A controversial decision by the Musicians' Benevolent Fund (MBF) to close an artists' retirement home in Britain has been met with damning opposition.

Ivor House in Bromley, south London is the MBF's only retirement home for elderly musicians. It was left to the MBF as a bequest by English pianist Ivor Newton in 1981 and it is currently home to around 15 musicians.

"The proposals are an outrage, these residents sold their own homes on the promise that they would be able to play out their last tune at Ivor Newton House, now they and their families rightly feel duped," says UNISON branch secretary Glenn Kelly in a statement. The union is calling on the MBF to allow residents to remain in the home and for staff to keep their jobs.

John Smith, general secretary of the Musicians' Union (MU), says in a statement: "The MU will concentrate on doing its utmost to support the current residents of Ivor Newton House whatever the decision. Most of the residents of are now in their nineties, and we would urge the MBF to respect their wishes and allow them to live out the rest of their lives in Ivor Newton House."

The MBF assists around 1,500 musicians of any age who need help as a result of illness, accident or misfortune. It is one of the beneficiaries of the "Independents Day" album, released in July to mark the first annual celebration of U.K. indie acts and labels.

Following a review of residential care at the home, a final decision will be announced Aug. 5.

"It's always distressing to have to consider the possible closure of a home, particularly one held in such affection as Ivor Newton House, but the MBF has to consider the best interests of all its beneficiaries and how best to apply its resources to their greatest long term benefit - particularly taking into account the provision of specialist care and the suitability of existing facilities," says MBF chairman Richard Lyttelton in a statement.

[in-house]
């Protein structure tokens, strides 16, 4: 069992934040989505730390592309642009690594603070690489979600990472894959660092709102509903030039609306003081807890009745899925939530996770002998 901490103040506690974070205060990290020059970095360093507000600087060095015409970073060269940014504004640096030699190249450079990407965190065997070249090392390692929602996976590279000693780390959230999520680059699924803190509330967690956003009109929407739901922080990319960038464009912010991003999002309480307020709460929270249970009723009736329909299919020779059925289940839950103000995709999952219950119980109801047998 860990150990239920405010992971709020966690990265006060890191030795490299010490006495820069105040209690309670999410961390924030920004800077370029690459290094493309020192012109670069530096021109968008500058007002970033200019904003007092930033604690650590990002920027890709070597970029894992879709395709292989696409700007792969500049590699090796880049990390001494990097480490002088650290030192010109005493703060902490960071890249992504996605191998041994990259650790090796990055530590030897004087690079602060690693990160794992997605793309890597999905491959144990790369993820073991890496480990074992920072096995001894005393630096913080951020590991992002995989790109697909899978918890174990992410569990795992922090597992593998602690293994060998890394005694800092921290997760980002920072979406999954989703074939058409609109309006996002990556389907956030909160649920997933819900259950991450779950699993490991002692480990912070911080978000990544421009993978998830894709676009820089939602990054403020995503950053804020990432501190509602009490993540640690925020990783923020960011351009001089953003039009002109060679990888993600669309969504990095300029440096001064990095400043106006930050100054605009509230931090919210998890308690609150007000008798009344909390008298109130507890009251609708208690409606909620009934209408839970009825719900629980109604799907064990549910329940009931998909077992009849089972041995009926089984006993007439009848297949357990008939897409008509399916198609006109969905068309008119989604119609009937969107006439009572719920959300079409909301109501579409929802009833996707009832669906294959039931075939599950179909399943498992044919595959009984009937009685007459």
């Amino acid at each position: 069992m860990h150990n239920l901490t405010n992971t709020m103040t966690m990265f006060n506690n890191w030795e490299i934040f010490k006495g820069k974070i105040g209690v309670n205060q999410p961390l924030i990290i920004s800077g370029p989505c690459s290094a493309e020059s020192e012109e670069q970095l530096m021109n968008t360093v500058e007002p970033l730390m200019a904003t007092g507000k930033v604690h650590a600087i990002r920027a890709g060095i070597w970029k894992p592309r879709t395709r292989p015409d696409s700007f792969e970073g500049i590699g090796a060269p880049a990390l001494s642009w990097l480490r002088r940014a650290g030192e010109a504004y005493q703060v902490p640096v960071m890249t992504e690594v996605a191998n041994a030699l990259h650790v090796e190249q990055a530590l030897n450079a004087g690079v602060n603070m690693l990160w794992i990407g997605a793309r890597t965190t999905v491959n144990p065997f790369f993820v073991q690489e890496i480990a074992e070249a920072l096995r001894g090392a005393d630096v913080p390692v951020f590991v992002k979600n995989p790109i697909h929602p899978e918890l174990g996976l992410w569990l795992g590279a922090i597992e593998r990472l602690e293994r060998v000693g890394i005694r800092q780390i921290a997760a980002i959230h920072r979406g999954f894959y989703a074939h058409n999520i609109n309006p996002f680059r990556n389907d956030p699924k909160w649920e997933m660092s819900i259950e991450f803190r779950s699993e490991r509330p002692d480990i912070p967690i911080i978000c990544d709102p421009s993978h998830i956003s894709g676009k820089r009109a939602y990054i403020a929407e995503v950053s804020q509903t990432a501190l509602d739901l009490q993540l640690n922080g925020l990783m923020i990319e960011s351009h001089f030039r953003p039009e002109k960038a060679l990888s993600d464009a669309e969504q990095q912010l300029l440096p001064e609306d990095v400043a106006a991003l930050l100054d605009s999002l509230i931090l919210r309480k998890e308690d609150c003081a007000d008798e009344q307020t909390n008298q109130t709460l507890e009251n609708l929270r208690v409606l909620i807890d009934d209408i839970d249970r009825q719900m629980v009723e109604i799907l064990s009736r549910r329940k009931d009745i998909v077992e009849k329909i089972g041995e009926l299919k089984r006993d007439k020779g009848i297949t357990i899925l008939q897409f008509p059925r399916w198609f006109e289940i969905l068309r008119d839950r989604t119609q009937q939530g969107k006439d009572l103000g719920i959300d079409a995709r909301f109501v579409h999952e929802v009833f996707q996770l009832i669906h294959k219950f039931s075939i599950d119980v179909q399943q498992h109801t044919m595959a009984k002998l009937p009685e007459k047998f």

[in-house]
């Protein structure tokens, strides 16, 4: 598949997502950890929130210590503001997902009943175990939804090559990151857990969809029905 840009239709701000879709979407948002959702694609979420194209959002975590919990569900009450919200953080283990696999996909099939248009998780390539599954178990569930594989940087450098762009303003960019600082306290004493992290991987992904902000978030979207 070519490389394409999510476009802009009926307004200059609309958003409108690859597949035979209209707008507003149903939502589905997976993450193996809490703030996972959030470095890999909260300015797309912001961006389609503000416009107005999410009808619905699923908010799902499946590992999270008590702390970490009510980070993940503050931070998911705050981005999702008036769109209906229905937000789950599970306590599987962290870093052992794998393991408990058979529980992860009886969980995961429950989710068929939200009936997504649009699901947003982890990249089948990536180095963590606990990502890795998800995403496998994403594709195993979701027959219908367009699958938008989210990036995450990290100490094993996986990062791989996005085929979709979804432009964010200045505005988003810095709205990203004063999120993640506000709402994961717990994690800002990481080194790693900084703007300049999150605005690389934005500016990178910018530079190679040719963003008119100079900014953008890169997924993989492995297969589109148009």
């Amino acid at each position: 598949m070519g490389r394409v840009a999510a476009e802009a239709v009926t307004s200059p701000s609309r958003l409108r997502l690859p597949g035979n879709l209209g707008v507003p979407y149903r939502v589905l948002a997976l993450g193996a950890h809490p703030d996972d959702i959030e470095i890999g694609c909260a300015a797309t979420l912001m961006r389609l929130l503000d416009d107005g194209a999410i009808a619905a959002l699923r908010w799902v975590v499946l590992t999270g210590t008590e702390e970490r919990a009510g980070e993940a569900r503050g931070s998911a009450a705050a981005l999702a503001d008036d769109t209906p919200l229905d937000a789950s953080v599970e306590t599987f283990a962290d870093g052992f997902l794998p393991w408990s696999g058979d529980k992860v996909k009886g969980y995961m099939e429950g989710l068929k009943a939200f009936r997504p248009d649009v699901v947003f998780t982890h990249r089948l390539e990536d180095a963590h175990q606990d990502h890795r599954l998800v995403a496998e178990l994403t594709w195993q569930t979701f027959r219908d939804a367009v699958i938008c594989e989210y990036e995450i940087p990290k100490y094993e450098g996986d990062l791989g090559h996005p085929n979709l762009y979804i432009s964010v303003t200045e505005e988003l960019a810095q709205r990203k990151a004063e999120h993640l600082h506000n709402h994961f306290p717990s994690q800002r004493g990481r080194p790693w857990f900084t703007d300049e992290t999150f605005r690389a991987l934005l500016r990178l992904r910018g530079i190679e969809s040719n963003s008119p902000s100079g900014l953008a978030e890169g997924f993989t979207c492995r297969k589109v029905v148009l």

"Before even considering a possible closure the MBF investigated thoroughly all the options and went through a comprehensive period of consultation," he continues. "This consultation was extended beyond the legal requirement to include the views of residents and their relatives. It has taken fully into account all the representations that have been made and has made available to all those directly concerned its broader considerations.

"As always the MBF will continue to be mindful of its commitment to all those musicians it supports, including the residents of Ivor Newton House and will treat both residents and staff with utmost sensitivity whatever the decision."

However, the residents are unconvinced. Len Davis says, "I have lived in Ivor Newton House since 2004 and there is no way I want to move.

"Ivor Newton House is entirely fit for purpose as far as the residents and staff are concerned, and has always received acceptable reports from the authorities," Davis adds. "I would be very angry if the MBF, as a charity, decided to forcibly evict people from their home at this stage of their lives."